HP has been shipping audio drivers with built-in keyloggers for at least 18 months, according to a Swiss security company.
The security firm, Modzero, claims that HP has been engaging in the practice since at least Christmas 2015. It has published a blog describing the security threat.
Through its examination of Windows Active Domain infrastructures, it found that HP released an update to its audio drivers in 2015 that introduced new diagnostic and debugging features to detect whether a special key had been pressed.
That seemed innocent enough but, on further examination, Modzero found that the audio driver package -developed and digitally signed by the audio chip manufacturer Conexant - has been poorly implemented, turning the driver "effectively into keylogging spyware".
Modzero claims that, on the basis of meta-information in the files, the keylogger has been present on HP computers since at least Christmas 2015.
Not only that, but Modzero's investigation reveals that the most recent version - 18.104.22.168 - implements the logging of all keystrokes into the file 'C:\Users\Public\MicTray.log', which can be read by anyone able to access the PC.
"Although the file is overwritten after each login, the content is likely to be easily monitored by running processes or forensic tools," the security firm suggested.
It continued: "If you regularly make incremental backups of your hard-drive - whether in the cloud or on an external hard-drive - a history of all keystrokes of the last few years could probably be found in your backups."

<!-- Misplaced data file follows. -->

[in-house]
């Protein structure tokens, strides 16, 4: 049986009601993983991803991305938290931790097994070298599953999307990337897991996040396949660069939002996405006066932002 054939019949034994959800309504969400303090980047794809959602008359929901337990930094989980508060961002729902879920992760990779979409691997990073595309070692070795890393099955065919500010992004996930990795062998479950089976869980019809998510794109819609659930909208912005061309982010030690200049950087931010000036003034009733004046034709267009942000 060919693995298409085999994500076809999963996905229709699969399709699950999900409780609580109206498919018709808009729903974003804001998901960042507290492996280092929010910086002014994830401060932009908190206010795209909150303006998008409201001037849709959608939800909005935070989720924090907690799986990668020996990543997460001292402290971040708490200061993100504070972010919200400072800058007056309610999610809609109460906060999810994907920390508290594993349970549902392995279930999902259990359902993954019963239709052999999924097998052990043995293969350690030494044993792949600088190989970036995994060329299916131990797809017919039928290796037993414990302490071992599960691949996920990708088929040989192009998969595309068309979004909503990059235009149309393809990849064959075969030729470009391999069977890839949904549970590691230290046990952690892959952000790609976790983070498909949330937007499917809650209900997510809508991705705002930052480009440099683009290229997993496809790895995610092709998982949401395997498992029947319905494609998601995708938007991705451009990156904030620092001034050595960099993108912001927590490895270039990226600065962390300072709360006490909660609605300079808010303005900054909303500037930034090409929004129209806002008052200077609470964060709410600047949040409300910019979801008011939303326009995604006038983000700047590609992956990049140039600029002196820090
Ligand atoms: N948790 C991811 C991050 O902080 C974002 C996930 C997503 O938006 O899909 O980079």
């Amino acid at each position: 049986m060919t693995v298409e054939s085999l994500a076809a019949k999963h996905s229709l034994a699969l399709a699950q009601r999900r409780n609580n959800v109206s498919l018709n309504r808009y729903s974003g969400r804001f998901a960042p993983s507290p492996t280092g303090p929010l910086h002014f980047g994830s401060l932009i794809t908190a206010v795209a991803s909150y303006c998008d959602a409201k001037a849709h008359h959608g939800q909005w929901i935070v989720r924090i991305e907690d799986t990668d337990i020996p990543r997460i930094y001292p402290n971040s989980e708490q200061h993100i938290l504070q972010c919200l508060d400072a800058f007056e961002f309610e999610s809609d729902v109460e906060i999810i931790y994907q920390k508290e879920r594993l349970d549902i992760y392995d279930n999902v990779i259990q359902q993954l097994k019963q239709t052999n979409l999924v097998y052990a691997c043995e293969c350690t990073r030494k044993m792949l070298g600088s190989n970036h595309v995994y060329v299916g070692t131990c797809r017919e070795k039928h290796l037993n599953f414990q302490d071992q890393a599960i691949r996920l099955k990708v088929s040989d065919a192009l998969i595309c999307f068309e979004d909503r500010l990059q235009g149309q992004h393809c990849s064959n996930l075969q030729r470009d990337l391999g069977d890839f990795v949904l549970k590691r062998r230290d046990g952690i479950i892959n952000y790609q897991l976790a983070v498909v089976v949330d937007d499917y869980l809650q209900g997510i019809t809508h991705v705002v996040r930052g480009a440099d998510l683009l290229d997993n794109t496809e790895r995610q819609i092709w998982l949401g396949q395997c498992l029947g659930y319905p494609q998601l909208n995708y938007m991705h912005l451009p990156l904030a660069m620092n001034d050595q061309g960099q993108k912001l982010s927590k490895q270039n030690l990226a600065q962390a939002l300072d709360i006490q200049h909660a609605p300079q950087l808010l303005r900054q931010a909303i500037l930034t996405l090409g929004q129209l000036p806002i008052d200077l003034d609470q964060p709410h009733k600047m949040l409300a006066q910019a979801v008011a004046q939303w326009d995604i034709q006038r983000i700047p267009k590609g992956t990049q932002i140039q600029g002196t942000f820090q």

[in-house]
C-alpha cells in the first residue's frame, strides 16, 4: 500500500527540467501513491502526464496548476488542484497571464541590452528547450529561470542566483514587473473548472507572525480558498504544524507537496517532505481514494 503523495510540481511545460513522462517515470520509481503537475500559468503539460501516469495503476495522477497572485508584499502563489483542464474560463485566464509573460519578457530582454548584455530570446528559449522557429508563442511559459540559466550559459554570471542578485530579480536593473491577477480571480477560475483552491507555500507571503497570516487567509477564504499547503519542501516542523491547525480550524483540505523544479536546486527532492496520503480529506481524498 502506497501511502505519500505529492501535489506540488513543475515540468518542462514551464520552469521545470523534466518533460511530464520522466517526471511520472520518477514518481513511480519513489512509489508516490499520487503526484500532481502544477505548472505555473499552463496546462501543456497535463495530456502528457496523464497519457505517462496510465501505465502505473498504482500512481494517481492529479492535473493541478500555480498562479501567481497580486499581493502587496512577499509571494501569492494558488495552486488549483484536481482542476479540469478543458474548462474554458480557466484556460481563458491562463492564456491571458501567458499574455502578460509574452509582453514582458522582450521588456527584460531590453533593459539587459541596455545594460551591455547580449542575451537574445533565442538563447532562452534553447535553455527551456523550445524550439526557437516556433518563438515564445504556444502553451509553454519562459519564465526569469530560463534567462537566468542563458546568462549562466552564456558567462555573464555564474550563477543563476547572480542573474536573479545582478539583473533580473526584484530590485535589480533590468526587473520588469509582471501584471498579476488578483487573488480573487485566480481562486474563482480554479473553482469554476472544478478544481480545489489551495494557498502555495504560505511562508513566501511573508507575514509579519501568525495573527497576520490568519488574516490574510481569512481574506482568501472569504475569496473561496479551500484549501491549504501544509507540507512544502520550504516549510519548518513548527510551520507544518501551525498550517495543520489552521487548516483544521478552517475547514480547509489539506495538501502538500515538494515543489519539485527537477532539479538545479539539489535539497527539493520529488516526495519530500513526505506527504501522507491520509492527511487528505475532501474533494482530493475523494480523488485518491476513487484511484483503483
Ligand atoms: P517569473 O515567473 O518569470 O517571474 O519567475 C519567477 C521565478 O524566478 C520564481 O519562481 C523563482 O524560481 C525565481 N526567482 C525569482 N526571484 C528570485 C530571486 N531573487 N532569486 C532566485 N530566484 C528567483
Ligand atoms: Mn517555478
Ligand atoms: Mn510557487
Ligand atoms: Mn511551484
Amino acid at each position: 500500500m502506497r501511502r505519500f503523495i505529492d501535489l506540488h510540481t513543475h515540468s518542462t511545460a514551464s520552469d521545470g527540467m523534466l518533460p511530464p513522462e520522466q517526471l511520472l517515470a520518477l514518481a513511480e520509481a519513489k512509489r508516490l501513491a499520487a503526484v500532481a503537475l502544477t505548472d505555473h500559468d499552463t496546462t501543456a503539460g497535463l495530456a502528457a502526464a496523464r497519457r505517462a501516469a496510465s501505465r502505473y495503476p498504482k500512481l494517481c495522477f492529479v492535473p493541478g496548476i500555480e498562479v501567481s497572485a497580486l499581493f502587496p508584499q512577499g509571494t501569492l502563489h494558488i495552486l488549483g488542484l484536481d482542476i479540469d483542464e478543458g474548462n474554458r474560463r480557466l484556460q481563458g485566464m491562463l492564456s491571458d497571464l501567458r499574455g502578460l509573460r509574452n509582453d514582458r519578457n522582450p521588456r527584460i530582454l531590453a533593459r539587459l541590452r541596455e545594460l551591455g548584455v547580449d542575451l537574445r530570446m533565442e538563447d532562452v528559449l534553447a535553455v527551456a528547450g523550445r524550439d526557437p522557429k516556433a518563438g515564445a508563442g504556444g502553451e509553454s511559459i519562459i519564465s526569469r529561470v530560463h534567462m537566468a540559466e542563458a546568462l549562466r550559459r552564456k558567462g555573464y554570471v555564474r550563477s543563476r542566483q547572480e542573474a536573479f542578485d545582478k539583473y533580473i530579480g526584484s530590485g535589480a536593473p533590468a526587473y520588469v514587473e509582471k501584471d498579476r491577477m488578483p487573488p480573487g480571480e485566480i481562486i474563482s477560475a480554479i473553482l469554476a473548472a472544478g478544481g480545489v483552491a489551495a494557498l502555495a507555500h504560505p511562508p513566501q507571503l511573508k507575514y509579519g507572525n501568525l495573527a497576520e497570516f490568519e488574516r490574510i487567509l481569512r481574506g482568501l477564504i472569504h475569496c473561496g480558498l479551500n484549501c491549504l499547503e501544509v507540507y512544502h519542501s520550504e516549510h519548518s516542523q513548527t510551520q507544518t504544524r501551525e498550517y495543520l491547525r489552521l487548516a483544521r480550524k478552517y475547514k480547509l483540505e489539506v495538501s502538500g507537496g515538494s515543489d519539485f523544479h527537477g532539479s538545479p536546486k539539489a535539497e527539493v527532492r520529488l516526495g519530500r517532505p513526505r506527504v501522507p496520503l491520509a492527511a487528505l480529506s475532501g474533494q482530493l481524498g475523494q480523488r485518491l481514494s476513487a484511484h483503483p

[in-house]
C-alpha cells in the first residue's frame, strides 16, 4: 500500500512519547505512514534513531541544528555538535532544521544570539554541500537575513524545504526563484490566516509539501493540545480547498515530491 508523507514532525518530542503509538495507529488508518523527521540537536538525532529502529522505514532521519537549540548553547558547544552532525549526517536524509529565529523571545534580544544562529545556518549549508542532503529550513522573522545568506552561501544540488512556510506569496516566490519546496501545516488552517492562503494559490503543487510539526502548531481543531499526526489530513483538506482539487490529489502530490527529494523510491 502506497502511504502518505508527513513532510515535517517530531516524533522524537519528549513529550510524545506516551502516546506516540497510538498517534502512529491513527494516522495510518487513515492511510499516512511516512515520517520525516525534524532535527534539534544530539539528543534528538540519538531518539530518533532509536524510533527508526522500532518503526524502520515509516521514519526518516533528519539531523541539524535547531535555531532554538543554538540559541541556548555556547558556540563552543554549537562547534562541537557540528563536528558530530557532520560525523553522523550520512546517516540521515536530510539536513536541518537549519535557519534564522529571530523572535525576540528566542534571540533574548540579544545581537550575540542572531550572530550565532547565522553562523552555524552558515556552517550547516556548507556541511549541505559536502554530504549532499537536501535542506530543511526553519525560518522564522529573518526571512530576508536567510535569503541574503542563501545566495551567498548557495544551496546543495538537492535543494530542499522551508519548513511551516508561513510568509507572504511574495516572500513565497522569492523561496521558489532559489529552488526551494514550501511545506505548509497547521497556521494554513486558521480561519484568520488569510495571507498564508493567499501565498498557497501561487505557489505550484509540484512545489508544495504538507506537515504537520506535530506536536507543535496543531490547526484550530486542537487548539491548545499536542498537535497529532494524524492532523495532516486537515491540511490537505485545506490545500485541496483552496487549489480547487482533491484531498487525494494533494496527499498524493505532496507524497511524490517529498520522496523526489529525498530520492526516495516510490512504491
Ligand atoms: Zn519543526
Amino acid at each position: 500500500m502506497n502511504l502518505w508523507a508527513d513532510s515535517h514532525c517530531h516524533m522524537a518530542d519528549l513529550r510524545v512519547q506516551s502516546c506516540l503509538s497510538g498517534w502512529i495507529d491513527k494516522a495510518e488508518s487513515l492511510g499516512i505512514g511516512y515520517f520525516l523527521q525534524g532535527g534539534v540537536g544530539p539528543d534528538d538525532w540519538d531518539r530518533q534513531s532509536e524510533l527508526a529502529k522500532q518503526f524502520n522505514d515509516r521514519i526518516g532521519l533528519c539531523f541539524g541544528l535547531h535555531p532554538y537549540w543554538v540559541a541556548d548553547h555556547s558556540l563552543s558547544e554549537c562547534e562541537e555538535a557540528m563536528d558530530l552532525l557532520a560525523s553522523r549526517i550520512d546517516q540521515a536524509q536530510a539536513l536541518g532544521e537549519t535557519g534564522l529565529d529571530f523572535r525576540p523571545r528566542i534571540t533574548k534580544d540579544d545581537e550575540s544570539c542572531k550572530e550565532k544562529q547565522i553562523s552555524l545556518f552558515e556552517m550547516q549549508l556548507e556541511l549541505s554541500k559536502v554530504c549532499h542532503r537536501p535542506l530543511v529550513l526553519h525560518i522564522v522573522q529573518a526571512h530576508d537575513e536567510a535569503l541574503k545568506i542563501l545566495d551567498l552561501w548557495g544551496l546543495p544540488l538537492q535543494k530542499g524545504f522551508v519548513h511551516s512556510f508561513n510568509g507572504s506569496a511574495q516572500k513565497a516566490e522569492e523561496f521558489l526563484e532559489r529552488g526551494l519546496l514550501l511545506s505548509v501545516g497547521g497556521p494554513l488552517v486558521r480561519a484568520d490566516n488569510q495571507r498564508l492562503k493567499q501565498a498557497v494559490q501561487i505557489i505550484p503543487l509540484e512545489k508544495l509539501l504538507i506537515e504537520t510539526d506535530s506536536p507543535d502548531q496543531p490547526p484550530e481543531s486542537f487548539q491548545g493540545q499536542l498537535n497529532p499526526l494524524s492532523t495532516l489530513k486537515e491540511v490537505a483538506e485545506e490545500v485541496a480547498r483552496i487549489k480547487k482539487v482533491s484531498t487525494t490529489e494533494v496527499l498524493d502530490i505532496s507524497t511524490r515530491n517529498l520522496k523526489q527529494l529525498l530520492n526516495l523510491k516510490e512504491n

However, Modzero says that there's "no evidence" that the keylogger has been intentionally implemented, either by HP or Conexant. Instead, it's more likely to blame on "negligence of the developers", which although makes the whole thing a little less malicious, doesn't make the software any less harmful.
Regardless, Modzero is advising that everyone who owns a HP computer should be on guard, and check whether C:\Windows\System32\MicTray64.exe or C:\Windows\System32\MicTray.exe is installed.
"We recommend that you delete or rename the executable files so that no keystrokes are recorded anymore," it advised.
"However, the special function keys on the keyboards might no longer work as expected. If a 'C:\Users\Public\MicTray.log' file exists on the hard-drive, it should also be deleted immediately, as it can contain a lot of sensitive information such as login-information and passwords."
HP has yet to return our request for comment.
Computing's Big Data and IoT Summit 2017 and the Big Data and IoT Summit Awards are coming on 17 May 2017.
Find out what construction giant Amey, Lloyds Banking Group, Financial Times and other big names are doing in big data and the Internet of Things.
Attendance to the Summit is free to qualifying senior IT professionals and IT leaders, but places are strictly limited, so apply now.
AND on the same day, Computing is also proud to present the Big Data and IoT Summit Awards, too. See the finalists - and secure a table for your team at the Awards - now
Latest Tesla news: Tesla stock price tanks amid reports of 'widening probe' by SEC and claims the base Model 3 loses money
SEC 'probe' takes its toll on Tesla as new research suggests that Tesla loses $6,000 on every $35,000 Model 3
10nm Cannon Lake Core i3-8121U CPUs make a rare outing with Intel's NUC mini PC
'Notorious' Australian child hacker thought he had executed 'flawless' hack
The former employee says that Tesla fired him for bringing the accusations to management internally